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Author Topic: "Can follow what you tell ME!"  (Read 637 times)
Miss Mae
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« on: August 29, 2016, 11:16:22 AM »

Was it correct that "me" was used instead of "him" or "her" in the 9th answer in the commercial below?

https://youtu.be/7G6-N5cqBdM

According to the commercial, one sign that a kid can start going to school is if he or she can already follow commands. This particular qualification was specified in No. 9 as "can follow what you tell me." But the subject referred to is "kid," right? Does that mean grammatical mistakes can be forgiven from time to in the advertising world?
« Last Edit: August 29, 2016, 11:25:35 AM by Miss Mae » Logged
Joe Carillo
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« Reply #1 on: August 29, 2016, 02:15:15 PM »

Oh yes, advertising often takes liberties with grammar and usage for maximizing audience recall of the intended message. In the particular case of the video commercial you presented, however, I don't think that using the pronoun "me" instead of "him" or "her" is an inadvertent grammar mistake in the song lyric "can follow what you tell me." Keep in mind that this particular line of the jingle being sung by the kids is actually an extension of this statement of the woman in the beginning of the video: "Is your child school-ready?" It's logical to conclude that the statements that follow this question are actually organic answers to that woman's question using her point of view (POV), except that the kids are singing the answers interpretatively (in the sense that the kids are taking that POV as their own, reciting the lyrics verbatim). Thus, it's really not a grammar error to use "me" (possessive referring to the woman) rather than "her" (possessive referring to nobody in particular in that situation). Another way of looking at this is, of course, that the answers are being made by parents since they are the ones directly addressed by the question and that the kids are speaking on their behalf, but I'm afraid that this will just lead us to an even more abstruse grammar discussion that will only lead us farther from the basic point that needs to be emphasized here.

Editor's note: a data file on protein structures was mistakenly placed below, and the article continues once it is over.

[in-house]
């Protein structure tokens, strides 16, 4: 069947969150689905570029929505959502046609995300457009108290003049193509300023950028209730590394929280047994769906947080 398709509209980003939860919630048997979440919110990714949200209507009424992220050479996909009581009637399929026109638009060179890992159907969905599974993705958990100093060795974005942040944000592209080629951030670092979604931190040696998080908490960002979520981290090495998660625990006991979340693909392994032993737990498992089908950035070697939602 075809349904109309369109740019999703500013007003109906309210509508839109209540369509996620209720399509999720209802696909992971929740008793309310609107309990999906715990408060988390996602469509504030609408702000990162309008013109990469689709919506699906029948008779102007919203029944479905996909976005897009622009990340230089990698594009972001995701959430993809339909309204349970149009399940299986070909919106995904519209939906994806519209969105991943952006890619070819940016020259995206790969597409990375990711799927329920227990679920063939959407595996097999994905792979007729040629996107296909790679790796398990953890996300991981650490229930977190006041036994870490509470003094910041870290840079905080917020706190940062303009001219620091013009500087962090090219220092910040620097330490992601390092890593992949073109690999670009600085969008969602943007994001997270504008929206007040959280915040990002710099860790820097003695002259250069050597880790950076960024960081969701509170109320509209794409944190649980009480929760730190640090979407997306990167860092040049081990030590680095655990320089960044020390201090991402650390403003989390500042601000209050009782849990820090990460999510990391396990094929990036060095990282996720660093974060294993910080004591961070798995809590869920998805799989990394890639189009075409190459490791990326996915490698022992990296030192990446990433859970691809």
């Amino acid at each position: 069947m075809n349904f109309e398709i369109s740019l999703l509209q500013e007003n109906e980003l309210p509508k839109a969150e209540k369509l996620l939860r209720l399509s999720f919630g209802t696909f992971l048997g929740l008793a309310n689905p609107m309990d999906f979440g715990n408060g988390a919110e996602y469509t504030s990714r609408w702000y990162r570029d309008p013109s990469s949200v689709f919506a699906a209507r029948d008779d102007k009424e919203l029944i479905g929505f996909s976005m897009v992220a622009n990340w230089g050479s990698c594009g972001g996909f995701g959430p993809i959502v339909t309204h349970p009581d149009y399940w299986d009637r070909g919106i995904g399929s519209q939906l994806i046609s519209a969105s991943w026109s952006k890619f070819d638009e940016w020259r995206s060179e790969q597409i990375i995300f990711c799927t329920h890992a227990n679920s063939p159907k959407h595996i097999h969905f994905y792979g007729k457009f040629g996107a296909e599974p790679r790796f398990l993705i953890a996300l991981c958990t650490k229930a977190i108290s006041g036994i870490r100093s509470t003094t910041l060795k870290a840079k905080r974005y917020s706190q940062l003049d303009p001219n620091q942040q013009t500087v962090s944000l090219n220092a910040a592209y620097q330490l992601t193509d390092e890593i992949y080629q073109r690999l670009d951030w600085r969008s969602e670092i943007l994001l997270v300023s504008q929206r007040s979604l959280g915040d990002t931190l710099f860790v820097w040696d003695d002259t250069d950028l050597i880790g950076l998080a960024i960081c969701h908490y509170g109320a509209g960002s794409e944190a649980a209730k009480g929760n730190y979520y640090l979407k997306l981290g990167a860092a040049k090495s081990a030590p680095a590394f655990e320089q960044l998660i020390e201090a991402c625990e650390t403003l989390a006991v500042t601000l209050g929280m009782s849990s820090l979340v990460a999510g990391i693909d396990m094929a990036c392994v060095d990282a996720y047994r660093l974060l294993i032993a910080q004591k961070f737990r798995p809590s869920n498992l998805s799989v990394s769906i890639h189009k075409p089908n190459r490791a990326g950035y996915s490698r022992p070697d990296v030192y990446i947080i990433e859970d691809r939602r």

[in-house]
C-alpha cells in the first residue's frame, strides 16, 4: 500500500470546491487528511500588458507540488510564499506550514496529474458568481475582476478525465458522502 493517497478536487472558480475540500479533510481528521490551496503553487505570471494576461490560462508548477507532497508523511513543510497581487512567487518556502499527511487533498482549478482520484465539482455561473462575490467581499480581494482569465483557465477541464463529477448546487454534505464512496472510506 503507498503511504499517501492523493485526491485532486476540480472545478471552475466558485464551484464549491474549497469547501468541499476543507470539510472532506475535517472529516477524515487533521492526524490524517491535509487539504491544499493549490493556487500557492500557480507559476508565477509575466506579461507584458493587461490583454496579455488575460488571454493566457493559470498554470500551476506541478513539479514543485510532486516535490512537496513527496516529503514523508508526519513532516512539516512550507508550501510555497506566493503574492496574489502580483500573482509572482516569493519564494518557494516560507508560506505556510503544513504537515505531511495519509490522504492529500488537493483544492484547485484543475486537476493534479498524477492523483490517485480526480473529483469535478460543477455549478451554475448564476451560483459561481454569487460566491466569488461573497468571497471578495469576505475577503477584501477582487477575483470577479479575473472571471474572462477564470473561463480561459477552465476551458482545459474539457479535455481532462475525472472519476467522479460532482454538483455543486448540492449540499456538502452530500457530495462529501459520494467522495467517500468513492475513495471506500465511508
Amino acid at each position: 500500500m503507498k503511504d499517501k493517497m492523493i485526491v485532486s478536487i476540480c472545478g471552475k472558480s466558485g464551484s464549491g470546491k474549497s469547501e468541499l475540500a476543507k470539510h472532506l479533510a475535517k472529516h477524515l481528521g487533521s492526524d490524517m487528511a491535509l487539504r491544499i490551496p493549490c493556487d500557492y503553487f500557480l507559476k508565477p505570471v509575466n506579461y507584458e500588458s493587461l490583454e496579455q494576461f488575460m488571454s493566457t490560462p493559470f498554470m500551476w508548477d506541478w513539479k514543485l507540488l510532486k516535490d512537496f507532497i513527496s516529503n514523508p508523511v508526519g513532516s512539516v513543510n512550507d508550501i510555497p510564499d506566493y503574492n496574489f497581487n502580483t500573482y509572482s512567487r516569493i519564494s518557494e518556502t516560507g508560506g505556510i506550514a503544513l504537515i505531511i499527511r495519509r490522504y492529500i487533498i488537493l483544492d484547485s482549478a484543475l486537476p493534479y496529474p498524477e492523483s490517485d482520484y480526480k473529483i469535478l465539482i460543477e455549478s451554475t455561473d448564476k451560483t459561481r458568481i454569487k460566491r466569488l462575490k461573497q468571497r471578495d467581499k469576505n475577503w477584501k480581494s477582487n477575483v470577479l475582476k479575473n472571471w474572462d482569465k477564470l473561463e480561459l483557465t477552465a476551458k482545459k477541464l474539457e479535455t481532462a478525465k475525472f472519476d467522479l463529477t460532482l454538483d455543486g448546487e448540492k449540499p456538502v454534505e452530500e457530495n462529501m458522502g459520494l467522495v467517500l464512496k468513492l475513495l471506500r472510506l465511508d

The deliberate use of mildly debatable grammar indeed may sound problematic to people uninitiated in the creative aspects of advertising, but from my own experience in communication, it does substantially enhance audience recall of the message being presented. The fact that the seeming error caught your attention and you took the trouble of calling my attention to it is, in itself, an indication that the message got through to you and made you want to correct and refine it somehow. This, I must say, is a big bonus to the ad's communication effectiveness, one that doesn't detract in any appreciable way from the quality, clarity, and persuasiveness of its message.
« Last Edit: August 29, 2016, 05:13:45 PM by Joe Carillo » Logged

Miss Mae
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« Reply #2 on: August 29, 2016, 03:43:01 PM »

I watched the video again and saw your point. Thank you.
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